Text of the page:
No one claimed there was not a great deal yet to be done against an insurgency that its foes describe as tenacious and determined. “They’re not going to go away for years,” the senior official said. “Every fighting season the Taliban, or some number of them, come out of the corner and they’re ready to fight again.”
Both American and Afghan officials have acknowledged the seriousness of the so-called green-on-blue attacks, in which this year more than 50 American soldiers were killed at the hands of Afghan allies. The allies’ dispute over how and how long to hold suspected insurgents has led to personal negotiations between President Obama and Mr. Karzai in recent days, while the video parody of the Prophet Muhammad has cast a long shadow over relations between the two countries.
“We were not happy about the arrival of the surge troops, and we are not sad that they left,” said Mohammad Naim Lalai Amirzai, an Afghan Parliament member from Kandahar. “As the American surge ends, the Taliban surge will begin.”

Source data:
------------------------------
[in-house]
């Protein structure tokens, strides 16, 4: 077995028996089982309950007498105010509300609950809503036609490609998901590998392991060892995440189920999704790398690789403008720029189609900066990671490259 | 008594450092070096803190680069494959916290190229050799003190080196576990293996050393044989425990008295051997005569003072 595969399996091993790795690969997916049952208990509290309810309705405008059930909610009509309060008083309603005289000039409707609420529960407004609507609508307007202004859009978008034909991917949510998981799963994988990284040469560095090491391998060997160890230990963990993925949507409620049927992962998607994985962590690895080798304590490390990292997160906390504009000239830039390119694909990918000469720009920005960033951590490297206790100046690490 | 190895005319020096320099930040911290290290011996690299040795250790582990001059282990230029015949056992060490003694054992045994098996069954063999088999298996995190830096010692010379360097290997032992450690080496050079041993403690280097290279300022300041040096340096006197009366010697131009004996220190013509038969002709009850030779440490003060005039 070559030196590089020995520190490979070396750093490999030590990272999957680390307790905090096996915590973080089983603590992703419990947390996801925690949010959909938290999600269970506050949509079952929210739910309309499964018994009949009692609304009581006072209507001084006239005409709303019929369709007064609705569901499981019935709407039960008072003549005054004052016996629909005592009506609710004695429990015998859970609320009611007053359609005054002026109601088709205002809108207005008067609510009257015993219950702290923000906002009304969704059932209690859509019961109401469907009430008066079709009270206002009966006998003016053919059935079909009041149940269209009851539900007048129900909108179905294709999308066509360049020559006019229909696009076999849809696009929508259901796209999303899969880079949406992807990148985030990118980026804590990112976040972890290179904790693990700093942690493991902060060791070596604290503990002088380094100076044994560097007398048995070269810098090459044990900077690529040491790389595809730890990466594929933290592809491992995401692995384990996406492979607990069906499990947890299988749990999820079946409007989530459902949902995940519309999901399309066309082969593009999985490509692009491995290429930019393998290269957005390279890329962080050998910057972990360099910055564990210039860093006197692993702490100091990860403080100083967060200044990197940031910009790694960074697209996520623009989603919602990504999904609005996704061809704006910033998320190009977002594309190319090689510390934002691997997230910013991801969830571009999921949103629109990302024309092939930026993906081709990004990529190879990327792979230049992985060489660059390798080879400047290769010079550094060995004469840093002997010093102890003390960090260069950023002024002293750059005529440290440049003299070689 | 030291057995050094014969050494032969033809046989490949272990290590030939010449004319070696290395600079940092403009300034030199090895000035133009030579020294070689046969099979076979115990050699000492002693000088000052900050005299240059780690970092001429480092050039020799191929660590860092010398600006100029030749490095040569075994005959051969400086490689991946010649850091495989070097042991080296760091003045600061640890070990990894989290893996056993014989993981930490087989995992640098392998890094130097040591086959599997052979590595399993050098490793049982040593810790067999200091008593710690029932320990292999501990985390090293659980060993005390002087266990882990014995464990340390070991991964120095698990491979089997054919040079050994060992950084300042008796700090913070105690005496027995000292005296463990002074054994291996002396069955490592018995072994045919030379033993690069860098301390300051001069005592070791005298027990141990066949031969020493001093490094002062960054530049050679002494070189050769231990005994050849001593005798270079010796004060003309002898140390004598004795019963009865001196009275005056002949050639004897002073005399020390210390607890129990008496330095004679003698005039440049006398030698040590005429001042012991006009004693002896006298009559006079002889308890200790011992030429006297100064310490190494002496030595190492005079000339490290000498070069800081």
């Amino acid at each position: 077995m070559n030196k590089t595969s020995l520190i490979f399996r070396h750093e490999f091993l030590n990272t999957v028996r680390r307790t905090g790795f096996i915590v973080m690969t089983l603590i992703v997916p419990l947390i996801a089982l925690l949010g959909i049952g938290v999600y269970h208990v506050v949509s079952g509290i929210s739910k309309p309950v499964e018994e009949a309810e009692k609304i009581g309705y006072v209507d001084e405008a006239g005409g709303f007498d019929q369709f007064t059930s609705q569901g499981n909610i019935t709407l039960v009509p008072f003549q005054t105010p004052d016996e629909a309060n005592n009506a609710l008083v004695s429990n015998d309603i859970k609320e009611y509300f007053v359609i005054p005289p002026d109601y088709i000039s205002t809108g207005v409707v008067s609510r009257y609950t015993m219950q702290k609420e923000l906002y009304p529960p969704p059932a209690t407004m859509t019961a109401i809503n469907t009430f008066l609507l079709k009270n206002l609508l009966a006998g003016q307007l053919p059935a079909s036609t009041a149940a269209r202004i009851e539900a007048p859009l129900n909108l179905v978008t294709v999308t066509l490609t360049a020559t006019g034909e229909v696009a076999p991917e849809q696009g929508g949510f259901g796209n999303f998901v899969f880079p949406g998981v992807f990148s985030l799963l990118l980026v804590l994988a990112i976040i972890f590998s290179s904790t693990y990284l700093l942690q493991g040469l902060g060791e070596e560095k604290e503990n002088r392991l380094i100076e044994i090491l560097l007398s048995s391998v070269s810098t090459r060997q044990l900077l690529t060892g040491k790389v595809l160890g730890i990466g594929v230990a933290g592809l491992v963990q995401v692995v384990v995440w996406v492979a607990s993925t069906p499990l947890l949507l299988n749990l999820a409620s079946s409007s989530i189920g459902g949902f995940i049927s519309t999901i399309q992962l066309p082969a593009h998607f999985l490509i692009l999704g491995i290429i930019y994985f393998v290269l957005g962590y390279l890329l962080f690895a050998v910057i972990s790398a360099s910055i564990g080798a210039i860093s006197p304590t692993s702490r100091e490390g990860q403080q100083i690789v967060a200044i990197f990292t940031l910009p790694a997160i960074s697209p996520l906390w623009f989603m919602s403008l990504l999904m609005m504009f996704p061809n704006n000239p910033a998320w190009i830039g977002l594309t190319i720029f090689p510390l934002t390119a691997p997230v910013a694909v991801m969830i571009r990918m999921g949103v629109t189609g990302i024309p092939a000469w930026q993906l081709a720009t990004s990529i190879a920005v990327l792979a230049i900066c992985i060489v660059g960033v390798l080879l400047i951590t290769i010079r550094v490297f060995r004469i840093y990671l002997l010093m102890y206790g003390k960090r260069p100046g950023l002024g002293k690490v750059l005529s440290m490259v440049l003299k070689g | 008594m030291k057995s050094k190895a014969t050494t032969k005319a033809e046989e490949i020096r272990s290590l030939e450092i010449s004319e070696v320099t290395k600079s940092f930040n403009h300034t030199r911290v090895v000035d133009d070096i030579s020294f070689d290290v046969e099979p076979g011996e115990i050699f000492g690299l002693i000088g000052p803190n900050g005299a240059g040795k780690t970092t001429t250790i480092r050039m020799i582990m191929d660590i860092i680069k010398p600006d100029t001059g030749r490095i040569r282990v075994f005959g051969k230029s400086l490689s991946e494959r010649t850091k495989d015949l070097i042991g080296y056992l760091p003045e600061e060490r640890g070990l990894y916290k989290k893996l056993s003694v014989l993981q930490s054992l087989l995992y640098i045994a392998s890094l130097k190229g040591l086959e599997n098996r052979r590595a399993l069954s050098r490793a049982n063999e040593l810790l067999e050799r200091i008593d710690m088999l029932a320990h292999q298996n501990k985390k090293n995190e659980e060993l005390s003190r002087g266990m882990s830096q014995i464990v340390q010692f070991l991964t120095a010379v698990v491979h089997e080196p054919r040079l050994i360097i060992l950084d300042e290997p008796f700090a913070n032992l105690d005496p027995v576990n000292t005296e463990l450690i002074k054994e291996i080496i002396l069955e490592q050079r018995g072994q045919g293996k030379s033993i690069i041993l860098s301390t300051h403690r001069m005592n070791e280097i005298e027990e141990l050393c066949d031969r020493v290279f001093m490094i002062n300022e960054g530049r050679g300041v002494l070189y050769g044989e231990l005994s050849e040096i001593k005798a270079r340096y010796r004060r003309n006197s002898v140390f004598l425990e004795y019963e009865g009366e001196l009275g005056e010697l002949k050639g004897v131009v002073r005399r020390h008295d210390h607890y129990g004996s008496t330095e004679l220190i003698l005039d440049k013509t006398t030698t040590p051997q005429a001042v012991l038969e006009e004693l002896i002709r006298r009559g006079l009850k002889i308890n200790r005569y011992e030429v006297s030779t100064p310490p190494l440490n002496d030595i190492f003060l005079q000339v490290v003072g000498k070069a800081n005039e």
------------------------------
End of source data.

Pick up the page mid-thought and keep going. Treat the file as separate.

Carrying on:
Indeed, some of the most worried voices were raised in the heartland of the surge, in Kandahar and Helmand Provinces in the south and southwest where the 2010 influx of 33,000 fresh United States Marines and Army soldiers largely subdued the Taliban on their home turf.
Post-surge, the capital cities of those provinces are more peaceful than they have been in many years, and the Taliban operate only clandestinely in the rural areas. But operate they still do.
Ten southern districts, of the 400 in Afghanistan, are responsible for 45 percent of all attacks, according to statistics provided by officials of the NATO-led International Security Assistance Force. According to those statistics, three of the five most active districts over the past 90 days, Panjwai and Zhare in Kandahar, and Nad Ali in Helmand, were also early focuses of the military’s surge efforts.